(Corrects day to Tuesday instead of Monday in second paragraph)
By Alina Selyukh
WASHINGTON Oct 1 The U.S. government shutdown
has divided hundreds of thousands of workers into "essential"
and "non-essential," bruising egos and leaving many grappling
with the financial toll of unpaid leave.
"I'm heading in to be non-essential," said one jeans-clad
Environmental Protection Agency worker as she joined many others
headed to work on Tuesday to cancel upcoming meetings, lock up
files and put out-of-office messages on email and voicemail.
The U.S. government shut down for the first time in 17 years
after Congress failed to agree on a budget, dividing hundreds of
thousands federal workers into a painful pecking order of
"essential" employees who have to keep working and
"non-essential" workers sent on unpaid leave.
Some 800,000 to 1 million U.S. employees are expected to be
furloughed as a result of the shutdown. They will be required to
suspend work-related activity, including checking email or using
work-issued phones and laptops, until lawmakers break the
political stalemate and pass a spending bill.
"All of us were told not to report to work. We can't even
report to campus to water our plants," said Suzanne Kerba, a
health communications specialist at the Centers for Disease
Control and Prevention in Atlanta.
Pinning the "preventable" shutdown on Republicans, President
Barack Obama on Tuesday wrote to federal workers, saying they do
valued work "in a political climate that, too often in recent
years, has treated you like a punching bag."
"You have endured three years of a Federal pay freeze,
harmful sequester cuts, and now, a shutdown of our Government...
None of this is fair to you," he said in messages posted online.
Federal employees whose work has been labeled not essential
have been hit hard as political dysfunction repeatedly stifles
negotiations between Democrats, who control the Senate, and
Republicans, who lead the House of Representatives.
This is the second time this year many have been sent home
without pay for days. The first furloughs resulted from
across-the-board government spending cuts known as the
"This slap in the face is coming amid a year of furloughs,"
said one EPA employee, who spoke anonymously to express concerns
freely. "Morale here isn't great. ... Personally, I'm staring at
months of work and preparation going down the toilet if we're
shut down for any significant length of time, and for what?"
'EXCEPTED' AND NOT
The divide along the "essential" and "non-essential" lines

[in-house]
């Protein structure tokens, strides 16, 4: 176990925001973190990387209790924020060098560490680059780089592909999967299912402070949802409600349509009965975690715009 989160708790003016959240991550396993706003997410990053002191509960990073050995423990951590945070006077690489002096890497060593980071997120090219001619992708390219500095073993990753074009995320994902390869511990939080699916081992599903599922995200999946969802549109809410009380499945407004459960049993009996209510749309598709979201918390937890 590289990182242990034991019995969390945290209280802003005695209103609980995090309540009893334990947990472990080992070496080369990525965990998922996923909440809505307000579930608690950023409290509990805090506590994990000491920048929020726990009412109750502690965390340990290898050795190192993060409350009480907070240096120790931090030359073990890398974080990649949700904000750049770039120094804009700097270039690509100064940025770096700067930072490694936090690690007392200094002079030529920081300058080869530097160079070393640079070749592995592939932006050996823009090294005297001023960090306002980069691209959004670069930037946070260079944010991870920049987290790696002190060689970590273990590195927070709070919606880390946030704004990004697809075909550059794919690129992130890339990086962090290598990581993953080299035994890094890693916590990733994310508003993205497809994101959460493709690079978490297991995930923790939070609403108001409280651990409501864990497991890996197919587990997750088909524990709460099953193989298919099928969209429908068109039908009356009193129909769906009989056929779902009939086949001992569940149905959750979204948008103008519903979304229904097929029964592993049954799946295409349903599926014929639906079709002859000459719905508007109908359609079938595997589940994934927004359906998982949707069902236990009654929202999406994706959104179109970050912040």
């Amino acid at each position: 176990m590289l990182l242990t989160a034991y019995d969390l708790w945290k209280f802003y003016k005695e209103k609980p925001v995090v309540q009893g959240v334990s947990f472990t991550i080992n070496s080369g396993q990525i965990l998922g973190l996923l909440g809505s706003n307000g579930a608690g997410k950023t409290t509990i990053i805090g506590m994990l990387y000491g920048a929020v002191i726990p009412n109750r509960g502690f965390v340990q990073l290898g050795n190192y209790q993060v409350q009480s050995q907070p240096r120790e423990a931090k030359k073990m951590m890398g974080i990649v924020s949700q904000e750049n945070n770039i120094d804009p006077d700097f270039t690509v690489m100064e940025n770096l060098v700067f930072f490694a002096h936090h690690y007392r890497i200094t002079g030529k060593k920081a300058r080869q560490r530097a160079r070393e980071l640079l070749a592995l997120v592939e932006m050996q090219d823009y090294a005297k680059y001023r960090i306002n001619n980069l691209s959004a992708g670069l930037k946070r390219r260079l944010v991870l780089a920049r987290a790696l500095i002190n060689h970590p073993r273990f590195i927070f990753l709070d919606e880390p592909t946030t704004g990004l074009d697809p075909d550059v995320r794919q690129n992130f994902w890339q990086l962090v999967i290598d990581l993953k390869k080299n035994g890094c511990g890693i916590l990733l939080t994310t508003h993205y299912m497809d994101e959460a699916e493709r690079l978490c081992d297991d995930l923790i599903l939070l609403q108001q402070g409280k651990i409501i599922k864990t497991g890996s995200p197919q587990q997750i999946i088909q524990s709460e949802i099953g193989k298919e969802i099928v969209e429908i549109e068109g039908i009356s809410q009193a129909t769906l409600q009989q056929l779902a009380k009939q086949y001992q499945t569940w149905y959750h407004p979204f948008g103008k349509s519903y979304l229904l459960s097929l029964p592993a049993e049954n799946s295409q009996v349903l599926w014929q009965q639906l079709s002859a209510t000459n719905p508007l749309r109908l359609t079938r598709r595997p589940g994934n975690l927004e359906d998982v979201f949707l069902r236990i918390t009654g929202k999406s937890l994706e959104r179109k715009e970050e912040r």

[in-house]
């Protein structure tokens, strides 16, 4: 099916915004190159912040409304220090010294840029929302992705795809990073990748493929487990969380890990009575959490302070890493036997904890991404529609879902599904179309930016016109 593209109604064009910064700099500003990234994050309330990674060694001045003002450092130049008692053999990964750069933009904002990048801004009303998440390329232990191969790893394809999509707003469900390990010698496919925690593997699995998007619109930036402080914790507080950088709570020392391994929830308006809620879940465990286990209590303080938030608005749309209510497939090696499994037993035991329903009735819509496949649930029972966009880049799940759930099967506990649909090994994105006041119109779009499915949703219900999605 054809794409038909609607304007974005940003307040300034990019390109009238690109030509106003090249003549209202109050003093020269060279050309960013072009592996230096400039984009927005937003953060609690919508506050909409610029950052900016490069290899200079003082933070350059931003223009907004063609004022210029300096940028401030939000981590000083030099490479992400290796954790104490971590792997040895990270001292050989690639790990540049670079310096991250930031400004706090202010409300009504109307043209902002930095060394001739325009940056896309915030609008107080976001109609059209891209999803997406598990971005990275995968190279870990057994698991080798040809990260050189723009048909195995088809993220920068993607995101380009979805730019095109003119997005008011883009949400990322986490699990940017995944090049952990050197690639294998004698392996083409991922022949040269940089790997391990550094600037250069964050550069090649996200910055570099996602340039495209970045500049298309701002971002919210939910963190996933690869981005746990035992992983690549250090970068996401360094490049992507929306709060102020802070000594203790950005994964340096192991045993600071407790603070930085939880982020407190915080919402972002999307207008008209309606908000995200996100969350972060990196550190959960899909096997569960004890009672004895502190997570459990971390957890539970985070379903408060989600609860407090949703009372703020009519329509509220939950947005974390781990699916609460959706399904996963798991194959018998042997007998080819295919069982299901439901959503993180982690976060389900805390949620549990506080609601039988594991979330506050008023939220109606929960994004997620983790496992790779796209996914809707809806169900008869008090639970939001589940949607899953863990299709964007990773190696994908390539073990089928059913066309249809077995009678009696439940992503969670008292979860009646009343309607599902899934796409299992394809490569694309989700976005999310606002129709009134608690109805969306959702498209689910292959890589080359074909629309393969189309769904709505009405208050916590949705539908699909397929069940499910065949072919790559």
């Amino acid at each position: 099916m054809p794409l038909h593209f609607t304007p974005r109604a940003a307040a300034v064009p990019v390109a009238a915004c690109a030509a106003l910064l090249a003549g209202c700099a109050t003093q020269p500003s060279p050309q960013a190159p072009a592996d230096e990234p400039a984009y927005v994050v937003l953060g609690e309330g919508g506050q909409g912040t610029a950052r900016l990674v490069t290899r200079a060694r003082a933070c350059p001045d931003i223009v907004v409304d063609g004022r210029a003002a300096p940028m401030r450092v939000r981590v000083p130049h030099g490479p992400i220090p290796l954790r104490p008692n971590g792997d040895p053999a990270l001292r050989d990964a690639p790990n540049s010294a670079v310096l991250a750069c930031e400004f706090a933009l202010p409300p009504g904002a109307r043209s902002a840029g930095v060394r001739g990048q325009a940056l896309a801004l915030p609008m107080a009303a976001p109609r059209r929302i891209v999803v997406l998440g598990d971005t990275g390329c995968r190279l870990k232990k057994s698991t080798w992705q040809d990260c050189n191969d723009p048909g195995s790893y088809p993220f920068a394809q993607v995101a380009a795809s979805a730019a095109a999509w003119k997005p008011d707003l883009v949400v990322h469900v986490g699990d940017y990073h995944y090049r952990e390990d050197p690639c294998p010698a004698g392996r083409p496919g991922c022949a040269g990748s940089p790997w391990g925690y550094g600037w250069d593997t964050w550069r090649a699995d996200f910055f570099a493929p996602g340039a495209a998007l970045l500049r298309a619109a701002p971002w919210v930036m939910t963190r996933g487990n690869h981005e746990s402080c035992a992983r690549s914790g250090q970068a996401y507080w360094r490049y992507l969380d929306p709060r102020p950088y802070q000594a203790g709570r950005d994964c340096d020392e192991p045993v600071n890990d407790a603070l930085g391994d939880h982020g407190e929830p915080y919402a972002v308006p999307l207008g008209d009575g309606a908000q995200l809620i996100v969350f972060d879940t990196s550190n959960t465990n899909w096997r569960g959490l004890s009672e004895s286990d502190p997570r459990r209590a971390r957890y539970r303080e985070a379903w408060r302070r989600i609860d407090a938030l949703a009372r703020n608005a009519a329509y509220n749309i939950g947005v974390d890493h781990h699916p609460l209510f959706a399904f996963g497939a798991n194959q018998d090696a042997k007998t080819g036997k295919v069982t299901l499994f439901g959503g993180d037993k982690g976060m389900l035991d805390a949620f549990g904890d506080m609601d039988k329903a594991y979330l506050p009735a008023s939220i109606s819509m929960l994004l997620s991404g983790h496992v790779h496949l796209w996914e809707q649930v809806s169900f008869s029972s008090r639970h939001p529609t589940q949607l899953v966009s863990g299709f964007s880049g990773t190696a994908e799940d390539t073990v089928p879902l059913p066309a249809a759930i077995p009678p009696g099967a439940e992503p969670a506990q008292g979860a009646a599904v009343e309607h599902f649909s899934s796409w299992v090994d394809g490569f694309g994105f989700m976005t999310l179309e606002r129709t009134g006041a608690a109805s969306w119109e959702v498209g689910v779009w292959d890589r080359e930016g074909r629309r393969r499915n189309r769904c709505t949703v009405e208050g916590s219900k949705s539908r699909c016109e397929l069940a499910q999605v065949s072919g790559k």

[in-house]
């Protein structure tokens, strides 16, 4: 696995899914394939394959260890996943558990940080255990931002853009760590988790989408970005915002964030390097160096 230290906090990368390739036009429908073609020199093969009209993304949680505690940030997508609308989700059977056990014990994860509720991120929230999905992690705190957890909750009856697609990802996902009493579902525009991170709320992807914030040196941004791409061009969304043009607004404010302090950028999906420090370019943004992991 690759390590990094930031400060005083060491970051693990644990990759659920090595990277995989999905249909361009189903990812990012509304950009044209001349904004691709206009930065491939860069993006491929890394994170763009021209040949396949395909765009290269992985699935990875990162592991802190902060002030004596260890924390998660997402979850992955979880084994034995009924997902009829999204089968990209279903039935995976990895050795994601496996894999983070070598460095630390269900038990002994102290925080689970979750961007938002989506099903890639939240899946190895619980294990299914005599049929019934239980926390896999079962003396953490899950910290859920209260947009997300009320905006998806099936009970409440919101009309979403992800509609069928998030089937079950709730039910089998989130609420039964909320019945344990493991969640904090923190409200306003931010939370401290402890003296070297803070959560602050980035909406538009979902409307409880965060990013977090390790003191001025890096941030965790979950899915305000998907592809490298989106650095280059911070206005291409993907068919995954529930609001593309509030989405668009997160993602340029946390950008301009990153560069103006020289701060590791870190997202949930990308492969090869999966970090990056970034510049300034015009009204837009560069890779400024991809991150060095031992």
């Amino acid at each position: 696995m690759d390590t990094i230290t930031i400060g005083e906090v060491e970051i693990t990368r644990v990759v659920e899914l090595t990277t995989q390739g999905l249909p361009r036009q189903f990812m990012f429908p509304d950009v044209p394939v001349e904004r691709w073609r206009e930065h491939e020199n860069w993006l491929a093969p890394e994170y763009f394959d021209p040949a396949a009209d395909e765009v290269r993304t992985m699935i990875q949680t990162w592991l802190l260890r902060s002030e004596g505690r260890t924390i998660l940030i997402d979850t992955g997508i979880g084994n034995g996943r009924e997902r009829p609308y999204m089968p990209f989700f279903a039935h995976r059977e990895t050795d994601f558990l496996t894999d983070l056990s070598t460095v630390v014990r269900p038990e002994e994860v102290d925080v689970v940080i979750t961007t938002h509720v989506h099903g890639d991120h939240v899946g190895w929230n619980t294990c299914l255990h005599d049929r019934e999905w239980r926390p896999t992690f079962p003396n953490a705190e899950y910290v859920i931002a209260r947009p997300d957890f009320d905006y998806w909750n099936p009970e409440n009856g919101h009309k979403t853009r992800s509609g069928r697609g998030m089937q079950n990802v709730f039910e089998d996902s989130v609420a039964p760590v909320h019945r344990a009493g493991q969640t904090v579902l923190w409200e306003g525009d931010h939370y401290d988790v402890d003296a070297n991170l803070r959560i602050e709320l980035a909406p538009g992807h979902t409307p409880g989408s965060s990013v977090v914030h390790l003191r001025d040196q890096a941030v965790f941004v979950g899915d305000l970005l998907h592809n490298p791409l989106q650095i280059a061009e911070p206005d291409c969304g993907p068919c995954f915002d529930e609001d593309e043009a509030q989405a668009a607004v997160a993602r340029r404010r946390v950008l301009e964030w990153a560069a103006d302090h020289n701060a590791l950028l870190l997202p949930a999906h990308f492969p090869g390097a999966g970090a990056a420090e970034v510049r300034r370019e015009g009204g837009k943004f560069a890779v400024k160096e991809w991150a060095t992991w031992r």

added to the hurt even as the officials started to use the
gentler terms of "excepted" and "non-excepted."
"I recognize how hurtful the label 'non-excepted' can be -
all those who work at NIH are exceptional!" National Institutes
of Health Director Francis Collins wrote in a note to his
workers on Tuesday, seeking to boost morale as he confirmed that
the majority of NIH workers will be furloughed.
One Internal Revenue Service worker said he got an email on
Friday saying he was considered an "excepted" employee but later
that day, another email said nobody in his division would be
considered excepted, based on new legal interpretations.
For those who are told they are essential, "they're
psyched," the IRS worker said. "The people who are not essential
are thinking about how they can make an argument (that) the
people who made the decision missed something, and they're
While some furloughed workers said they were going to treat
the time off as a vacation - planning to hit the gym and yoga
classes, or work on writing and other hobbies - the financial
concerns weighed on many.
"The immediate impact is just frugality on our part," said
Daniel Kuehn, a doctoral student at American University whose
wife is furloughed after being also hit by the sequester and not
receiving a raise in three years.
"We've been good savers all along, but the long term impact
of inaction in Congress is the bigger deal for us. We are very
conscious of trying to save money," he said.
Washington kicked into gear to support the troubled workers
as "shutdown hoedown" parties and all-day happy hour offers
sprang up around the city. One yoga center offered $10 discounts
for government ID holders and one suburban restaurant decided to
charge members of Congress double for coffee, while offering
free cups to government workers.
Whether furloughed employees would eventually get paid
remained unclear. House members from Maryland and Virginia said
on Tuesday they had introduced a bill to require all federal
employees to receive retroactive pay for the shutdown, which is
what happened in a previous shutdown that ended in early 1996.
If employees do not get paid, at least one administration
official said he would reduce his own salary. U.S. Attorney
General Eric Holder said at an unrelated press briefing on
Monday that he would take a pay cut equivalent to the largest
any employee at the Justice Department faced.
Similarly, Republican Senator Ted Cruz, who helped spur the
shutdown by urging his party leaders to demand delays to the
rollout of Obama's healthcare as part of the budget agreement,
said on Monday he planned to donate his salary to charity for
each day of the shutdown.
"Elected leaders should not be treated better than the
American people," he said in a statement.
(Reporting by Valerie Volcovici, Patrick Temple-West, Deborah
Charles, Jim Bourg, Margaret Chadbourn and Aruna Viswanatha in
Washington; Verna Gates in Birmingham, Alabama; Writing by Alina
Selyukh; Editing by Karey Van Hall and Jim Loney)